A land and its dolls exhibition in Tel Aviv, Israel.A land and its dolls exhibition in Tel Aviv, Israel.

An exhibit in Tel Aviv surveys the changes in Israeli history, and the nation’s self-perception, through the medium of decorative dolls.
“A Land and Its Dolls,” is a captivating exhibition that has opened at the Eretz Israel Museum in Tel Aviv. Read on to find out more...

A North African woman holding a watermelon
A North African woman holding a watermelon

Shelly Shenhav-Keller, the anthropologist who curated the exhibition, assembled more than 200 dolls from museums, organizations, and private collectors—some of them non-Israelis who, as tourists, had bought the dolls as souvenirs.

All the dolls displayed in the exhibition were produced in Israel, first by individual artists and craftspeople and later, as demand grew, by local workshops. The earliest dolls in the exhibition—a middle-eastern man and woman—were created by Rivka Stark-Avivi (1895-1979) in 1919. The most recent ones are from the 1980s.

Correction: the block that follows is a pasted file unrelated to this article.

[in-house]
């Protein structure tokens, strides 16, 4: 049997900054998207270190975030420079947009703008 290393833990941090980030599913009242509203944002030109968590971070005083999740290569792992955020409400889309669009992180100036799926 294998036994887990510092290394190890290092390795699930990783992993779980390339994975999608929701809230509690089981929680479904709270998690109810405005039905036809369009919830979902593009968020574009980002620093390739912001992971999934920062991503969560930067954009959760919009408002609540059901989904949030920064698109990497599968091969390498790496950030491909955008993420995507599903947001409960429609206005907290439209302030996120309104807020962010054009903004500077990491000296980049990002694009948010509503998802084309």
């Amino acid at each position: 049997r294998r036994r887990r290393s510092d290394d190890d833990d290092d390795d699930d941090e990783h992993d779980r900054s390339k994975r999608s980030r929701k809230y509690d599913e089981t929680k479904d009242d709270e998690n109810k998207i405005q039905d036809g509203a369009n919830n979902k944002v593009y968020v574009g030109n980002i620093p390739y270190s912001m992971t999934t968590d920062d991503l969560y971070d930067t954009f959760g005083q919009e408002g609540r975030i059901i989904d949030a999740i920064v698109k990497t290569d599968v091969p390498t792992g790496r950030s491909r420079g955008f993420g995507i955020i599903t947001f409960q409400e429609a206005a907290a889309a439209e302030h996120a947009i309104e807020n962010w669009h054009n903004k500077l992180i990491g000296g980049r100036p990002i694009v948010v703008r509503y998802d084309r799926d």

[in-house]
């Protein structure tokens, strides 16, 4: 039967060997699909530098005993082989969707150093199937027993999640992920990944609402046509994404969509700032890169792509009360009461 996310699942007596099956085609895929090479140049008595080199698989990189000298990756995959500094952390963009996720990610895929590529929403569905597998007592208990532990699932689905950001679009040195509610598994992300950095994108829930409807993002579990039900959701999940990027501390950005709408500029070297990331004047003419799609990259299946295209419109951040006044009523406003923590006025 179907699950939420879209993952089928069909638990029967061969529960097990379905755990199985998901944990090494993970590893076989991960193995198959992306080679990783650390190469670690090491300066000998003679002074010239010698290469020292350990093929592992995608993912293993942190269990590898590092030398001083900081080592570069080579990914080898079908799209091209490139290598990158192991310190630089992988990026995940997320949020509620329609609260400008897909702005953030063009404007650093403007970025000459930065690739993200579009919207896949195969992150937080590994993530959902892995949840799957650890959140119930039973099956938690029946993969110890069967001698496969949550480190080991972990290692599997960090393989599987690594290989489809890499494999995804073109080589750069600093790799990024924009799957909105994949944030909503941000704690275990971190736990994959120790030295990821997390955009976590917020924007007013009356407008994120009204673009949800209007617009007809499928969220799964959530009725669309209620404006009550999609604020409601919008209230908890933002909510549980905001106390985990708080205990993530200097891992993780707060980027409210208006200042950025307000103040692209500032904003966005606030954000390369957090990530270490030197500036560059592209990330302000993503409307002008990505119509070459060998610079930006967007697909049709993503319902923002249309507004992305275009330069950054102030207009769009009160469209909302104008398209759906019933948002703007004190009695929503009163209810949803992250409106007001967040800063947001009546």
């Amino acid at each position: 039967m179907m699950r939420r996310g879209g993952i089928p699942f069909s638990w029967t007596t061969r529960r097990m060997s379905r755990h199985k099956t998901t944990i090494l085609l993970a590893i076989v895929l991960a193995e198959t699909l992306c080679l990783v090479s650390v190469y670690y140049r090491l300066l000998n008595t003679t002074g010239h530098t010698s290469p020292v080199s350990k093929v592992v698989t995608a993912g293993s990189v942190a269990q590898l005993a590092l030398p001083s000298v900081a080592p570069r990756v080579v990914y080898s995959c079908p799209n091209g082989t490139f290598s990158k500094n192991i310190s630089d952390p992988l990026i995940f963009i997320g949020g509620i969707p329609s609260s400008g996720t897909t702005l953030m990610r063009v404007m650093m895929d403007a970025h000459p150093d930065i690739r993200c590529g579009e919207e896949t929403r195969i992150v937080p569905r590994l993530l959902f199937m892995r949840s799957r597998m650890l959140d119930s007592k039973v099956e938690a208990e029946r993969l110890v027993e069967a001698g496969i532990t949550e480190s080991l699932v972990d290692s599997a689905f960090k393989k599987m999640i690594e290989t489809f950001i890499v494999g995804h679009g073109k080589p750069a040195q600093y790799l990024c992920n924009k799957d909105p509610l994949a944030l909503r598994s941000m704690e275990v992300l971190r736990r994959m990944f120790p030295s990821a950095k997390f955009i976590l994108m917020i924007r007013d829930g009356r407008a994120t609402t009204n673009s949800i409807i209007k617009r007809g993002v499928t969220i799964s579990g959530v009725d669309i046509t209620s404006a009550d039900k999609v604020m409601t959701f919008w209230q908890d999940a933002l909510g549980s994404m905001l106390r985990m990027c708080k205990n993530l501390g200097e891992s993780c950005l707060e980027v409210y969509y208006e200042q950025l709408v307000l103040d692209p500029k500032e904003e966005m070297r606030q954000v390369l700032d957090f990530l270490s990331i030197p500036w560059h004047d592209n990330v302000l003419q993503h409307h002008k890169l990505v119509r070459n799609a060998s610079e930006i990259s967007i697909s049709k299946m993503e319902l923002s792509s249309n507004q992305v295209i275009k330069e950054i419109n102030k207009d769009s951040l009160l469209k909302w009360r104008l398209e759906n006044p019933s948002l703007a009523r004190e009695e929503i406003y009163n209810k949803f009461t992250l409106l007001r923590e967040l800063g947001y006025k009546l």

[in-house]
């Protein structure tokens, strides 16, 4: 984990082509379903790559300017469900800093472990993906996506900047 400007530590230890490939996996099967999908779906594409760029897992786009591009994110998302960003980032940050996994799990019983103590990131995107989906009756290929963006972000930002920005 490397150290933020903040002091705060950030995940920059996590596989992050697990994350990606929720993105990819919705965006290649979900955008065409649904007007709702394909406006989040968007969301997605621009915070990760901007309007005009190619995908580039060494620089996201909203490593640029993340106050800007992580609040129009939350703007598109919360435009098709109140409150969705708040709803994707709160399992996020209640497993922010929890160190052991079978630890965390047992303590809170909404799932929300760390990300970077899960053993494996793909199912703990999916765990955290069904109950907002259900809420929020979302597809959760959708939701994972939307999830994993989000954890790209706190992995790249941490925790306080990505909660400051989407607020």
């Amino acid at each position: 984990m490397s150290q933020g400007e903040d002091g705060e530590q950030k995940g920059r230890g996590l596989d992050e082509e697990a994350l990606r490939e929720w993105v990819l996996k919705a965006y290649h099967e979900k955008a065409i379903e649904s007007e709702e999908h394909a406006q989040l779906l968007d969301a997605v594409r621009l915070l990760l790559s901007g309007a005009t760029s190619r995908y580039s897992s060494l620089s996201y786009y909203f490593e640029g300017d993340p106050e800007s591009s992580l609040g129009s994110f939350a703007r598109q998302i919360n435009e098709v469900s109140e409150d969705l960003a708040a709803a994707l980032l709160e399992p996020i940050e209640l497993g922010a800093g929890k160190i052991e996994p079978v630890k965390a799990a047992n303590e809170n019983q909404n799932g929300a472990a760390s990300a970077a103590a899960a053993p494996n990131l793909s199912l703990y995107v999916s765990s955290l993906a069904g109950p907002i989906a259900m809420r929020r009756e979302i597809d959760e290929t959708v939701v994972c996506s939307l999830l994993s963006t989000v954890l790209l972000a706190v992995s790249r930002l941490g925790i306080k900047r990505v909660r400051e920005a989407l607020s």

The exhibition begins with the pre-state period, It proceeds to the 1950s and 1960s, when souvenir dolls were mostly devoted to the depiction of the idealized version of the “new Jew,” often as a young chalutz, or pioneer, in an embroidered blouse and khaki shorts.

The 1960s and 1970s were a period of great changes in Israeli society: The old sabra ideal still held firm, but the 1967 war glamorized the figure of the young soldier.

The exhibition runs until the 30th of September 2011. For more info visit the Eretz Israel Museum in Tel Aviv or visit their website

A North African woman holding a watermelon
A woman from Salonika
Two members of a youth movement sitting on a tree trunk, made in the 1950s.
An Ultra-Orthodox couple, 1960s.
A soldier with an eye patch, based on Moshe Dayan, and a girl soldier, late 1960s.